Sunday, July 2, 2006
I (sort of) have a cat named Luna. (Origin of the name: matches her eyes – bright orbs of gold against an all-black background; plus it was the only word I could think of that referred to the same thing in all of the languages I knew at the time). I got her in Bulgaria, originally thinking of it as a highly practical method of trying to rid my very small Bulgarian apartment of its many, many uninvited guests of the crawly variety. Of course, I fell in love with her. About six months before leaving Bulgaria for good, I brought her back to the U.S. with me on a visit home, leaving her with my mother (mostly for purposes of good veterinary care). The plan was that she would live with my mom until the following summer, when I would take her to DC with me when I started grad school. What I didn’t plan on was (1) my mom falling in love with her too, (2) her becoming so quickly accustomed to the freedom of wandering outside whenever she pleased, and (3) the restrictions and added expense regarding pets in DC apartment buildings. Suffice it to say that now, three years later, she is still living in Seattle with my mom.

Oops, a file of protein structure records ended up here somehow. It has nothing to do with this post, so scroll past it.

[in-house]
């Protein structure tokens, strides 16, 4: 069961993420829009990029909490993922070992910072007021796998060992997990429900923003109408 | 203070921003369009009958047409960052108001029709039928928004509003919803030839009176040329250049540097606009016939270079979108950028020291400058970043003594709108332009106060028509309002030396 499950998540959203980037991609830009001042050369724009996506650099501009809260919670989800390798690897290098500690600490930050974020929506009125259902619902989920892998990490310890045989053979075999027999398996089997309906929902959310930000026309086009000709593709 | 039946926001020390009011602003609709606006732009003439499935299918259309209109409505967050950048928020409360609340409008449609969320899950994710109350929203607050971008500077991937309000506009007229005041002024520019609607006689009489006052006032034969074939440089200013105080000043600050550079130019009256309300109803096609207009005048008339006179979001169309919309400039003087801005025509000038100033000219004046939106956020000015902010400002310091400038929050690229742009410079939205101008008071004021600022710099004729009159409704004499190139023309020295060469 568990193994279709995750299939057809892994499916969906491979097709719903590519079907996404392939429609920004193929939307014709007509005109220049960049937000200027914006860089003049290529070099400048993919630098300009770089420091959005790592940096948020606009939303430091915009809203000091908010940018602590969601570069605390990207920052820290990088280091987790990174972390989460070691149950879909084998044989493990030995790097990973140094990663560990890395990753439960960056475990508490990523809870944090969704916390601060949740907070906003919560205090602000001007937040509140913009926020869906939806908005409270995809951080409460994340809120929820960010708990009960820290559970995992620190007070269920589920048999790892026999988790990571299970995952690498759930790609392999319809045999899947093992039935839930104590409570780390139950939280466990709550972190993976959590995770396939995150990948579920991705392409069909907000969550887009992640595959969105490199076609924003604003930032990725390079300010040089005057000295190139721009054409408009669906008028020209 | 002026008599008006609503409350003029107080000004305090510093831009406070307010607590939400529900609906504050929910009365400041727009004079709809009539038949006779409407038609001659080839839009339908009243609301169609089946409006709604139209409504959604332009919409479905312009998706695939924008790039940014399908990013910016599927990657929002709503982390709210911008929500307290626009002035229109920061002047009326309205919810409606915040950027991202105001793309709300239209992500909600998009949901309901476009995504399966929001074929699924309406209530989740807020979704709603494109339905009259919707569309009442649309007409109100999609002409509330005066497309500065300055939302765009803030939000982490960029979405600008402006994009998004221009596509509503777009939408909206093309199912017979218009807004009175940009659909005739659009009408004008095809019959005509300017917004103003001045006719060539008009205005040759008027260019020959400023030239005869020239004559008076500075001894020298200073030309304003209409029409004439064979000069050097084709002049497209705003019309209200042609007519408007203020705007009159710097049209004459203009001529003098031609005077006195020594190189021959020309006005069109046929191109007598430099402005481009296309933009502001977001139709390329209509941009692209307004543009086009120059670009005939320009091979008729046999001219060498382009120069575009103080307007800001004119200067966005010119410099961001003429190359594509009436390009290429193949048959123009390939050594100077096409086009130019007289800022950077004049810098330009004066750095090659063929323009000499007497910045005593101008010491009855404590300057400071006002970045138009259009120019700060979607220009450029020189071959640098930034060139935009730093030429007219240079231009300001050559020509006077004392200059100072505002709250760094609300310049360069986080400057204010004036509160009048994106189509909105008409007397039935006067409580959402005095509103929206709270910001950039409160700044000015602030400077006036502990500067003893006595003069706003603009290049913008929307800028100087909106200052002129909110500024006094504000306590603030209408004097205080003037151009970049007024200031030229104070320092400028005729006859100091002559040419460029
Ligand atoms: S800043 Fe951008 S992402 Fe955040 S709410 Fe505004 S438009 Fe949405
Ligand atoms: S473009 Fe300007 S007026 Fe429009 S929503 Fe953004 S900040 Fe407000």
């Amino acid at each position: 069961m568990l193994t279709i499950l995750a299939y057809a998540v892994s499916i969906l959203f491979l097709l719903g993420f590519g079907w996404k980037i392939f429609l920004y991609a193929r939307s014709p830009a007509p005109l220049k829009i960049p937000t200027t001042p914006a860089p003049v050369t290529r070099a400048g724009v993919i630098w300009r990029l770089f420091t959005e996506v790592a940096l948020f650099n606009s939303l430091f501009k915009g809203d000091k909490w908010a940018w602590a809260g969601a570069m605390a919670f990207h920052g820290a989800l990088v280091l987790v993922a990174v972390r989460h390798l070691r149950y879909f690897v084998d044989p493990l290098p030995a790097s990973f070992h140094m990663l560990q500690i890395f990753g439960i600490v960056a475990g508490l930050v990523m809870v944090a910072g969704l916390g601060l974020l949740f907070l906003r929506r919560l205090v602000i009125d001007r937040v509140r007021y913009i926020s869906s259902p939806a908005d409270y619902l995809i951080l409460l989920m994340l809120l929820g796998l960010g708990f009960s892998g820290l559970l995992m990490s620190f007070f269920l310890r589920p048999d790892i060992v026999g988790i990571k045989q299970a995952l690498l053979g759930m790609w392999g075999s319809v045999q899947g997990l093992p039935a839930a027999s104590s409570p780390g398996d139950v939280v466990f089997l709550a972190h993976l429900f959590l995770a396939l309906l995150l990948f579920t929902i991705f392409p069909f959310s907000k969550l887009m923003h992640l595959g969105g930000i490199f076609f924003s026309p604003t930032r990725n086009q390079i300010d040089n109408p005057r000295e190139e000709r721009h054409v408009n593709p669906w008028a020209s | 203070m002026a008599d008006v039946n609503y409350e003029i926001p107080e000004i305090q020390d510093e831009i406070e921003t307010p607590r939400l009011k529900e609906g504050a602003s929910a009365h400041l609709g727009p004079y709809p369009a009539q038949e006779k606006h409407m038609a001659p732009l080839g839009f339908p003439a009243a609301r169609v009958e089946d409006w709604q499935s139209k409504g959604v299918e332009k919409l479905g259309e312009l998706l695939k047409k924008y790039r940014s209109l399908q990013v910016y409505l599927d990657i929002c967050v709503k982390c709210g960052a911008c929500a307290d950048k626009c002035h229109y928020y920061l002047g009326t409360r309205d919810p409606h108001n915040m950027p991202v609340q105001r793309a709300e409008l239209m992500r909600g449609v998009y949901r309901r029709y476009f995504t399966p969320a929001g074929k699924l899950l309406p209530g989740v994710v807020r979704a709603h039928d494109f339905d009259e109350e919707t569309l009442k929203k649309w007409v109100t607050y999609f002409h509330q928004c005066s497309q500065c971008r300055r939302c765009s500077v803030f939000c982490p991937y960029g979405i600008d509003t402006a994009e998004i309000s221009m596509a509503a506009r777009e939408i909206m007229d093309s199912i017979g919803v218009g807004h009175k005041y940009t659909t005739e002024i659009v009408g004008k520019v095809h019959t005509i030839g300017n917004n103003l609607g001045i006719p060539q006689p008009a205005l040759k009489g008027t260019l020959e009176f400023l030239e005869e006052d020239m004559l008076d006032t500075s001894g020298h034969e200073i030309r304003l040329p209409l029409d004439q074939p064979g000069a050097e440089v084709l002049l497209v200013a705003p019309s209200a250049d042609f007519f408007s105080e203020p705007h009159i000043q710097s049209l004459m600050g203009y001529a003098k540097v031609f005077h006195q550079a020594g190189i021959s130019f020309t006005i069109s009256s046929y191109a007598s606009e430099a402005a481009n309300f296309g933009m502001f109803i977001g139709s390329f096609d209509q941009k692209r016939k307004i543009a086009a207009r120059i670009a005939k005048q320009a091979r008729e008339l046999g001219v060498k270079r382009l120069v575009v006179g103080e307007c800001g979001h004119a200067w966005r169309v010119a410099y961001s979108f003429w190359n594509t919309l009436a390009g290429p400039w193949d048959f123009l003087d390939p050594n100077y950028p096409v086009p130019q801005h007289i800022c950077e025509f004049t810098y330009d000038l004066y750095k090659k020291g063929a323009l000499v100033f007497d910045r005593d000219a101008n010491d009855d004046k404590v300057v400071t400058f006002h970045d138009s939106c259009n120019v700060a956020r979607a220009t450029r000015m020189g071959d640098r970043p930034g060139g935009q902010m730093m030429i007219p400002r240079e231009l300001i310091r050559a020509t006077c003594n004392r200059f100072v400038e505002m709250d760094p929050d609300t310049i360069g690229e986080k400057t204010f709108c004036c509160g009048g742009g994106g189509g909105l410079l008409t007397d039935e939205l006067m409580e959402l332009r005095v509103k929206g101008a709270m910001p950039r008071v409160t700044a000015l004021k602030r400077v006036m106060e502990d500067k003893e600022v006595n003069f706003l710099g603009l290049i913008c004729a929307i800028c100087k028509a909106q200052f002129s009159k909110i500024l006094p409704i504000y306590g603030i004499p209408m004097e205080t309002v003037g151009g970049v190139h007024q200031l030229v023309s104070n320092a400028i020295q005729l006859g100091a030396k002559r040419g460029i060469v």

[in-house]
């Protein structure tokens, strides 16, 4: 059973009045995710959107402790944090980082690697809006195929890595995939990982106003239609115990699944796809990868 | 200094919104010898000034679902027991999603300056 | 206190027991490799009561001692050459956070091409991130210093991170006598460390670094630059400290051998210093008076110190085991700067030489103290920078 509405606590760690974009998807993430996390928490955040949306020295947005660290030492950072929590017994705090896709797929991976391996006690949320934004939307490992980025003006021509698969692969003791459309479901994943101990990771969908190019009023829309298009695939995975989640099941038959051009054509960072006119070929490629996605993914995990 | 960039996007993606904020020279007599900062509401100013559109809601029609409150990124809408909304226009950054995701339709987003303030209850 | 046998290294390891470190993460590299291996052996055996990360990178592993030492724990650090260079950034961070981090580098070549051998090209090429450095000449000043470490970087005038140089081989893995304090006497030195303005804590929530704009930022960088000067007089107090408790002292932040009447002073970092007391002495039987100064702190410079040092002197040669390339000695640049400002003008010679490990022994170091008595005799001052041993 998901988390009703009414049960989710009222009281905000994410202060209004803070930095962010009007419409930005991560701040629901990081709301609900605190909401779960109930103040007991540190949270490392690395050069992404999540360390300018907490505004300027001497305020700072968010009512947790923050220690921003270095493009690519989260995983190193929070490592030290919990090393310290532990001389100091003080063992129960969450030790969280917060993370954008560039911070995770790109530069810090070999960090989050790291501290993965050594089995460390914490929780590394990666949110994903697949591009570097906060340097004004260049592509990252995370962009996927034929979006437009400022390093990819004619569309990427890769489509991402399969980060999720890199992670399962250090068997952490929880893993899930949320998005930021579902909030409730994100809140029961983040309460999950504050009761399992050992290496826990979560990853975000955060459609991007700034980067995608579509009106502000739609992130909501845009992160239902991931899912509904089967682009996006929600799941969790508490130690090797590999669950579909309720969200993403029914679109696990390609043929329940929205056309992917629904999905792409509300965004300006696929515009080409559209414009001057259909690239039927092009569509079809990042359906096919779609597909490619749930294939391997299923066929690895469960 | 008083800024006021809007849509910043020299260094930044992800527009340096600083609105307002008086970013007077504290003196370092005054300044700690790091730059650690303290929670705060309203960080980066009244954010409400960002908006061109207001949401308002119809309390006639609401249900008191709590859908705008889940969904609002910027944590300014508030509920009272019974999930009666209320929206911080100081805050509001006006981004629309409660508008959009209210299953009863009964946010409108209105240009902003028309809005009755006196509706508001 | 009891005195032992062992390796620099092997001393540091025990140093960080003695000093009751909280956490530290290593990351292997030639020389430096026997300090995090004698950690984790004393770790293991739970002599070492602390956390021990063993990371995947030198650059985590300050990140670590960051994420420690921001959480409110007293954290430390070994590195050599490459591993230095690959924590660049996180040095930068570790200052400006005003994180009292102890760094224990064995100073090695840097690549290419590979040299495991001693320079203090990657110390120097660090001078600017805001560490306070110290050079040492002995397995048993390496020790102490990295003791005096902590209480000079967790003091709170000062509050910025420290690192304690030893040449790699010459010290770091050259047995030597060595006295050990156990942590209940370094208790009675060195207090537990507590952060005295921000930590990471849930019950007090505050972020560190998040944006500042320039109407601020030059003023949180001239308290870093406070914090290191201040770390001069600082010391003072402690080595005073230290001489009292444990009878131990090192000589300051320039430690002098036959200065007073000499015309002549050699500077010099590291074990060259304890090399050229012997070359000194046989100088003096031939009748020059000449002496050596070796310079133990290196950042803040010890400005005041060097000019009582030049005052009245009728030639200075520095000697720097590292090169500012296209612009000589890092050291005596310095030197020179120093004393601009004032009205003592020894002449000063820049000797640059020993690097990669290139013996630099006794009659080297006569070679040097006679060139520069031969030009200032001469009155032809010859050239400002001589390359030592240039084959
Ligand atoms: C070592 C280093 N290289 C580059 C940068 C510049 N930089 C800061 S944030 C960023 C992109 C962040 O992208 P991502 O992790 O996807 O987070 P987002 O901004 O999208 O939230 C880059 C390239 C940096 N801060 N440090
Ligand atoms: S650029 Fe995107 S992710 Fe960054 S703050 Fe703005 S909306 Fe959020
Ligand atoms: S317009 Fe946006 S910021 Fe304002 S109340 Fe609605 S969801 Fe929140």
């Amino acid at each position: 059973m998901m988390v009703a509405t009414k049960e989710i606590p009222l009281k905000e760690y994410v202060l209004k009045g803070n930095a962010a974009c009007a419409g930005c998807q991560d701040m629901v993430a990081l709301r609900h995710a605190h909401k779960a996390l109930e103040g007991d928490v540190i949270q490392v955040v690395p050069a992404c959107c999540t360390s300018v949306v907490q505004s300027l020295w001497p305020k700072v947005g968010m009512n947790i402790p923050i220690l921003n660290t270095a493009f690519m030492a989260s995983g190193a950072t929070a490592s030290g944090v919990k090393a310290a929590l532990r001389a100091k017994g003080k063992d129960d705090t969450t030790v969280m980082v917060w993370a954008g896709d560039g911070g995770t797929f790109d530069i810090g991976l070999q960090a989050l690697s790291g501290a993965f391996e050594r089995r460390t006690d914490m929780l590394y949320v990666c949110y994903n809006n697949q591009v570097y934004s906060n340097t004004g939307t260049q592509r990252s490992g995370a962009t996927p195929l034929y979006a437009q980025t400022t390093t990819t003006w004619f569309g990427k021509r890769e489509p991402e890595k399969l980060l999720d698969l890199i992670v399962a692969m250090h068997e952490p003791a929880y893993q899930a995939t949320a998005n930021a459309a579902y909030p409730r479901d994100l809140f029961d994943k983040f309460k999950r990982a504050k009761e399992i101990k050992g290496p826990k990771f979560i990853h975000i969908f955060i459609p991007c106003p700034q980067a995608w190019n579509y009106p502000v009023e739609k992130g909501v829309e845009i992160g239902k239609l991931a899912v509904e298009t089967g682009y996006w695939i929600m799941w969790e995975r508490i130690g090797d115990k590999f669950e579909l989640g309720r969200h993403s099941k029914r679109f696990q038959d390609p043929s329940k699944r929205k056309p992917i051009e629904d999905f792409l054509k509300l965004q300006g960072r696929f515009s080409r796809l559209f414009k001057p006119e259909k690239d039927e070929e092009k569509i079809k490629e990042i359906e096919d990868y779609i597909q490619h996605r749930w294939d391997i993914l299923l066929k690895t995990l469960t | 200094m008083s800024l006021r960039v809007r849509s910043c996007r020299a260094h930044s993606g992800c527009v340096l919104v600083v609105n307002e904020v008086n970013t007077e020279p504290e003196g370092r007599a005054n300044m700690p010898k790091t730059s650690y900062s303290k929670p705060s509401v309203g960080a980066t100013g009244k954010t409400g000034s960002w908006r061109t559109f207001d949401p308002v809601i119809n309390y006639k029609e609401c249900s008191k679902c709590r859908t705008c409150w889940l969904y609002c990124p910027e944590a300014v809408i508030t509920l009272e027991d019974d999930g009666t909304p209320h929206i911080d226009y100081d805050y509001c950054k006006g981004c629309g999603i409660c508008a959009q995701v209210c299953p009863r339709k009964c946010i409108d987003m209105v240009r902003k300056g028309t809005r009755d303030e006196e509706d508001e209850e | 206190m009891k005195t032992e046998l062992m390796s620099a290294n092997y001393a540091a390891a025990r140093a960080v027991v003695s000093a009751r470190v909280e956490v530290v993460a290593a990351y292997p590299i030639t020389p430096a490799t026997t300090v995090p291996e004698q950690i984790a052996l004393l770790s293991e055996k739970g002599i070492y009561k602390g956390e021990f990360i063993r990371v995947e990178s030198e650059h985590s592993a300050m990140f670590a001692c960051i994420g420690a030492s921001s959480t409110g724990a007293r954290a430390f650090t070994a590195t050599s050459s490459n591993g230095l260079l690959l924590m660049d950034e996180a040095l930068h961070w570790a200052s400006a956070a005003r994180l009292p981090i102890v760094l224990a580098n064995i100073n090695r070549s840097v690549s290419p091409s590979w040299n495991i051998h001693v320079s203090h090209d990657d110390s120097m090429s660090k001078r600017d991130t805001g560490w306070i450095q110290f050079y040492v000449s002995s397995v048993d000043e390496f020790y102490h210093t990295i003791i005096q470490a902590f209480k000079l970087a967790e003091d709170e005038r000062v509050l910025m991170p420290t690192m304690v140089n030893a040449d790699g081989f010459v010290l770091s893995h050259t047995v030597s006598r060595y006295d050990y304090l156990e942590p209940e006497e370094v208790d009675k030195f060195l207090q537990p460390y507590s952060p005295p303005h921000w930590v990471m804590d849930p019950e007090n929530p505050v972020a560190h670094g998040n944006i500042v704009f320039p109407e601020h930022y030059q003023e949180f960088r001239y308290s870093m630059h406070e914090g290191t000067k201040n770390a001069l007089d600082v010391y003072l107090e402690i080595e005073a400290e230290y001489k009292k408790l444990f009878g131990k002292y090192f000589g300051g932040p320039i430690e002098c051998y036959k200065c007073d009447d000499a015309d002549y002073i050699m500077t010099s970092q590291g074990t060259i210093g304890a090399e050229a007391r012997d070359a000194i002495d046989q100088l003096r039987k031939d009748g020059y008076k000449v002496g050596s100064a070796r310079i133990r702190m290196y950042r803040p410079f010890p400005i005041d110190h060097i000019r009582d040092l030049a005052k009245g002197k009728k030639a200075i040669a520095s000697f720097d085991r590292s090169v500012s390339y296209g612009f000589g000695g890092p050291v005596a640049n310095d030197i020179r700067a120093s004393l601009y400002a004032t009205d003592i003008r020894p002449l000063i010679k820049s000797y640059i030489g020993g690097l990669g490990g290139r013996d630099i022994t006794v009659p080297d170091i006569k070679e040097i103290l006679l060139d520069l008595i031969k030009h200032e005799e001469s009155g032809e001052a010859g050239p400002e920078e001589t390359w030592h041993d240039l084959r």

When I found out I was being sent to Korea, I was excited because I thought it would be a good opportunity to be able to bring Luna with me and still be in a place with reliable veterinary care and good availability of pet food. But my mom fought hard with arguments about Luna being accustomed to being outside (not really a possibility with the military base accommodations in Seoul), the difficulty of taking a pet across international borders, and even the idea that Luna has become such great pals with the golden retriever and my mom’s cat. After a couple of months, I basically conceded and began to come to terms with the idea that Luna probably would not get to come with me.
With this in mind, you can imagine my surprise when I was on the phone with my mom the other day and she said, “Do you want to take your cat to Korea?” Me: “Um, yeah, I would have, but haven’t we talked about this already and you weren’t going to let me take her?” Mom: “Well, I think she would make a great Korean cat.” Me: “Uh, how so?” Mom: “I just think she would do well over there.” Me: “But if I was going to take her, I would have had to start making arrangements well before now.” Mom: “Well, it’s just that if she were in Korea, she wouldn’t be leaving dead mice in my car.” Ah. What a good cat. She still does exactly what she was meant to do. If (heaven forbid) I have uninvited guests again in my place in Seoul, I will probably get back into negotiations with my mom.